“Prince William has had a direct influence in this project as he believes it is such an important issue.”

Liz Laurence, the head of Homeward, added: “Homeward is an initiative launched by the Royal Foundation and its all about demonstrating it is possible to end homeless.

“The Newquay project will provide high quality accommodation to break the cycle of homelessness. This is just the start of what we want to achieve across six locations.”

Sam Kirkness, a development manager at the Duchy of Cornwall, said: “We are excited to be working with St Petrocs on this project who do such great work helping the homeless locally.”

Prince William then made his first official visit to the Isles of Scilly on Friday since becoming Duke of Cornwall in September 2022.

The Duke visited St Mary’s Harbour and met representatives from local businesses operating in the area as well as local schoolchildren.

His Royal Highness then travelled to St Mary’s Community Hospital to meet staff and hear about a new integrated health and social care facility which is set to be built on adjacent land owned by the Duchy of Cornwall.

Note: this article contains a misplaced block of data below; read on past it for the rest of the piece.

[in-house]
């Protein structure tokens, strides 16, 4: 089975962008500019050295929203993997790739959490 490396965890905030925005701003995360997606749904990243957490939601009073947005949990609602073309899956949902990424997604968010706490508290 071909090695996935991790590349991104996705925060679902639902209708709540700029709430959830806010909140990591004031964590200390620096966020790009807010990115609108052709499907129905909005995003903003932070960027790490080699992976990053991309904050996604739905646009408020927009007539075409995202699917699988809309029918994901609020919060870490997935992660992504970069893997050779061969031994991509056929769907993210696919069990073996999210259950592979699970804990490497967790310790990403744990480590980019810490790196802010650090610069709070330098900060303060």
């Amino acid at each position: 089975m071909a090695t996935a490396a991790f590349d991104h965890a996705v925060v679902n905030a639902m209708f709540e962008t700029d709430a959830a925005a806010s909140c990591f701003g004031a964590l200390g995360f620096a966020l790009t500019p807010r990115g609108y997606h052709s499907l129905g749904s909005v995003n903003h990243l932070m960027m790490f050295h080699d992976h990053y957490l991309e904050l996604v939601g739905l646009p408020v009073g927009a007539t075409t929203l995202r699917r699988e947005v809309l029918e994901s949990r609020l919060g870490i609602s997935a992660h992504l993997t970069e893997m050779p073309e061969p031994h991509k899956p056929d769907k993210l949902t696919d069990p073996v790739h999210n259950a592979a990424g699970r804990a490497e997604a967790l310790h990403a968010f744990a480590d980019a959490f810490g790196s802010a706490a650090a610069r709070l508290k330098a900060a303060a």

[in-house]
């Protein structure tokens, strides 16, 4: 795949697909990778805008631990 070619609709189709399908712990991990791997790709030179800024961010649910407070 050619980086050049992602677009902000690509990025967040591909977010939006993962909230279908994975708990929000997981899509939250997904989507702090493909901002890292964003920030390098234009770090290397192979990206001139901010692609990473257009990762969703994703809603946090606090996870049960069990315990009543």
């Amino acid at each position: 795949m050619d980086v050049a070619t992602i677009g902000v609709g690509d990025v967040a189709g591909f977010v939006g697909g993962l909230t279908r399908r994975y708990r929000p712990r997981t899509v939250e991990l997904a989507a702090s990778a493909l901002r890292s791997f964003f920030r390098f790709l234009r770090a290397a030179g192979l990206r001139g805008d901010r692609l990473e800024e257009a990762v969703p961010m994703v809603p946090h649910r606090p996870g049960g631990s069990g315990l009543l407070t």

Prince William was given a tour of the hospital, before being handed a spade to break the ground at the site of the new facility. He described the development as "exciting" and added: "I look forward to coming to see it next year.”

Prince William breaking the ground at the site of the new facility ( )

He then met patients and staff and was asked by administrator Tracey Smith how his wife was doing. The Prince said she was “doing well” after her cancer diagnosis.

Matron Lynda McHale, who has just completed 50 years service with the NHS and was among those to greet His Royal Highness, said: "The Duke asked what had kept me in the job for 50 years.

“I told him that I love my job and one of the main reasons is because of the teams I have had the honour to work alongside over the years.